Randy DeFoor ’03 took time from her busy schedule to share her perspective on philanthropy with Caroline Brinton ’10 this month. Randy has a breadth of experiences to draw from as a 5th generation Jacksonville native, recently elected City Council Representative for District 14, and Senior Vice President and National Agency Counsel at Fidelity National Financial. She has served as a trustee at the Episcopal School of Jacksonville, Riverside Presbyterian Day School, and Florida State College at Jacksonville. She also serves on the Women’s Board of Wolfson Children’s Hospital, the Cathedral Arts Project, and the Innocence Project of Florida.
Q: What do you do in your daily life?
A: I am a wife, mother and Senior Vice President, National Agency Counsel for Fidelity National Financial and City Council Representative for District 14, Duval County Florida.
Q: Whom do you consider to be your role models for giving?
A: There are many women role models that I admire beginning with my grandmother, Frances Barnett and mother, Marian Poitevent. Each of them, among many other contributions, educated children anonymously which was originally started by my great grandfather, Boykin. I also greatly admire Peggy Bryan. I have watched the work she has done with Gateway. I also admire Barbara Ketchum with her work over the years with women in prisons and Sara VanCleve with literacy. There are many women in our community who have given the gift of their resources, time and talent to so many social programs. I have tremendous respect for all of them.
Q: How do you balance giving from your heart and your head?
A: There is so much pleasure in giving from the heart but possibly more impact is made when giving intellectually.
Q: What concepts or experiences from participating in the Weaver Philanthropic Initiative have proven valuable to your philanthropy?
A: I know that I can go to The Community Foundation to receive guidance in giving. It is a tremendous resource on current social issues where communication and sharing of ideas can help guide others to give in a manner that will provide the best results.
Q: What drew you to civic leadership?
A: I was taught to whom much is given, much is expected. I was truly drawn to giving back to the place we all call home. We are all so blessed to live in Jacksonville and for Jacksonville to succeed all areas of our City must succeed.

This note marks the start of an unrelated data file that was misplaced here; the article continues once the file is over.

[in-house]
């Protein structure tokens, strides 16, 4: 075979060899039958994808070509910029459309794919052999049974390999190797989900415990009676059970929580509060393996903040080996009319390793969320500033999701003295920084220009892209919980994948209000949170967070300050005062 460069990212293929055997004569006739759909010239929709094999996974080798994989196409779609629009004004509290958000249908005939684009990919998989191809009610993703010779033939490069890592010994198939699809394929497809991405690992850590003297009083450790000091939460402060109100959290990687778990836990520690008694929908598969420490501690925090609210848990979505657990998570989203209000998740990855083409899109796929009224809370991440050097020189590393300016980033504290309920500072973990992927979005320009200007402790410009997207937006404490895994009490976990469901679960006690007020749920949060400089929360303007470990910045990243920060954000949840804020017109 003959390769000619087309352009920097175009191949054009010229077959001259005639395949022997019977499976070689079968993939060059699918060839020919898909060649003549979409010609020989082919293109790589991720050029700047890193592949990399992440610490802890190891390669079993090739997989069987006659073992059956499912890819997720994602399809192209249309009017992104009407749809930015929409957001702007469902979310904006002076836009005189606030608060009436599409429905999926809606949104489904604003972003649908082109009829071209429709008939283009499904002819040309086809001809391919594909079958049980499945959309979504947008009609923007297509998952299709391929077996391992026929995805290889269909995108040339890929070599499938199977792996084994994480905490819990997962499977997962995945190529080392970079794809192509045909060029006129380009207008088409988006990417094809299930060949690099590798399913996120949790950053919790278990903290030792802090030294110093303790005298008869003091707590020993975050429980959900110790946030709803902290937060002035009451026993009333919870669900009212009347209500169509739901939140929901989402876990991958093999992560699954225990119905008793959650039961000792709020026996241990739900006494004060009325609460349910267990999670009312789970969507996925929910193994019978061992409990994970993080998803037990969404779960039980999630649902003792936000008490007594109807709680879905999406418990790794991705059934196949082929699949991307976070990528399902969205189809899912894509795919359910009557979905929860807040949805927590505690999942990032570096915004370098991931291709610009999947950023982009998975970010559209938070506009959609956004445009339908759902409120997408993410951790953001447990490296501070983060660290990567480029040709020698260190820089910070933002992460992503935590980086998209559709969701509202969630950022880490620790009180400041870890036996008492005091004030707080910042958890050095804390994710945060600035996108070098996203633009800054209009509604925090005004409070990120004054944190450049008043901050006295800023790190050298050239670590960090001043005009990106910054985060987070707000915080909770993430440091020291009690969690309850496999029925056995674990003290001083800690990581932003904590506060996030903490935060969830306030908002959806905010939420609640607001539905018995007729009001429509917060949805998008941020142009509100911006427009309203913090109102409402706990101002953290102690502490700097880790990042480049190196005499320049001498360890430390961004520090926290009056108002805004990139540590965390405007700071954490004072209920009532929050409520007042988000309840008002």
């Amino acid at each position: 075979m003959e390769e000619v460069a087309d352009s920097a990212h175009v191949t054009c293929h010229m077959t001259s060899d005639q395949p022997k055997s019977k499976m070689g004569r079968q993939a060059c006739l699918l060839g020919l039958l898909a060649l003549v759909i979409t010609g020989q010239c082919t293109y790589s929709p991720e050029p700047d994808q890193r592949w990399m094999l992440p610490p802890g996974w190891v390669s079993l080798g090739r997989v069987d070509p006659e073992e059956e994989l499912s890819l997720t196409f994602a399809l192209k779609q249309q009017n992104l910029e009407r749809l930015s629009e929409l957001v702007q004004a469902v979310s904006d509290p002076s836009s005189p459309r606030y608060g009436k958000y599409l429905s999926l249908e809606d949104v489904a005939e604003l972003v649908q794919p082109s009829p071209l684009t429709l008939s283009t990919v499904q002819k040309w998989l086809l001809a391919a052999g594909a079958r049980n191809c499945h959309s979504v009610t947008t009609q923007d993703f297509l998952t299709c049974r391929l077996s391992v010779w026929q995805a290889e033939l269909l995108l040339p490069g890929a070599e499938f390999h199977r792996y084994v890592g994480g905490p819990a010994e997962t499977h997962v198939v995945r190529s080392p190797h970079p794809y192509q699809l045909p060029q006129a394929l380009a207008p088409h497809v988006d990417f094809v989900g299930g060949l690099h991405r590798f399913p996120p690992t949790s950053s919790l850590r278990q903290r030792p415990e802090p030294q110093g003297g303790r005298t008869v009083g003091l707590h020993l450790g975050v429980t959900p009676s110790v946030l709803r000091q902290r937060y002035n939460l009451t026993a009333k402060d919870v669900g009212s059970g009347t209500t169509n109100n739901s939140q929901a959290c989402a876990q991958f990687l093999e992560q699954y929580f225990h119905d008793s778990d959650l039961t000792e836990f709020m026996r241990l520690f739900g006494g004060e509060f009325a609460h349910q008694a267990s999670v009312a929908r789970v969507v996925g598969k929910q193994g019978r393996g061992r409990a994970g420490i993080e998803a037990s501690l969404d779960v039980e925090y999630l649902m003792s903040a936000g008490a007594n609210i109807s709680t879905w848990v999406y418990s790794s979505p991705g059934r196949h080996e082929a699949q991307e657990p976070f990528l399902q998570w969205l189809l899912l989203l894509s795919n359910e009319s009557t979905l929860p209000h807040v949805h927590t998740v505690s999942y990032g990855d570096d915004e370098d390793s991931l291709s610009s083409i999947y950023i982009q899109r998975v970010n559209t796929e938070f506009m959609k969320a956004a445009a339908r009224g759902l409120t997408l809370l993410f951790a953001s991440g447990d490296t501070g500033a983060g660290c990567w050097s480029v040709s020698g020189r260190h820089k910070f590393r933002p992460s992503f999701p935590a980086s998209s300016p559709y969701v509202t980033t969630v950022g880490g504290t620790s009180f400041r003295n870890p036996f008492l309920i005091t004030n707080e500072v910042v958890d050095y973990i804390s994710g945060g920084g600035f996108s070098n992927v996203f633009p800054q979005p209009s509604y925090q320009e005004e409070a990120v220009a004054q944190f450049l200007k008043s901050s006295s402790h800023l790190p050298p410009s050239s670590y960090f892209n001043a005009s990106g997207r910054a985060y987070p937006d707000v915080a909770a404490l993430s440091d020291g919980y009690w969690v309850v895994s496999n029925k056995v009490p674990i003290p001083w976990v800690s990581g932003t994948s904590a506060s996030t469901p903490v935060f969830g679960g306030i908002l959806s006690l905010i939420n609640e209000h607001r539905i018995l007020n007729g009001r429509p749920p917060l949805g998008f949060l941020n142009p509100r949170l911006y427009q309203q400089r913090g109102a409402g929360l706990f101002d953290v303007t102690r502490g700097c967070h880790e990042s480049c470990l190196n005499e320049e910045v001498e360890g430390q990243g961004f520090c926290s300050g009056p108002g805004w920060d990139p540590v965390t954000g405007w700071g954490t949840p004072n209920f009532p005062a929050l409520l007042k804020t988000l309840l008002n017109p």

Q: Which challenges facing Northeast Florida do you hope to take leadership on in your role on City Council?
A: We have many socio-economic challenges. In terms of taking a leadership role, I have a strong interest in justice reform which has led me to want to help the mentally ill. Our jail is the largest provider of mental health services. In South Florida, through the help of Judge Leifman, a mental health court has been instituted that provides full wrap around services including medical assistance, and by using their SSI benefits, provides for permanent housing. The end result has been a large drop in the recidivism rate and a reduction in jail beds by 25%. This is a huge savings both from a financial standpoint and a human one.
Q: What role do you see philanthropy playing in Northeast Florida?
A: Jacksonville has always heavily relied on non-profits and philanthropy to provide social services, public art and educational resources. We have a community of givers. I see philanthropy continuing in this capacity.
Q: What have been your biggest learning “aha moments” as a philanthropist?
A: I have seen where one philanthropist’s vision can really change a community for the better. Sometimes it takes courage and fortitude, but in the end everyone wins. So…my “aha moment” is don’t be afraid to give your money to something you believe in–sometimes other people are just waiting to get on the bus and when they see what you are doing, they will follow.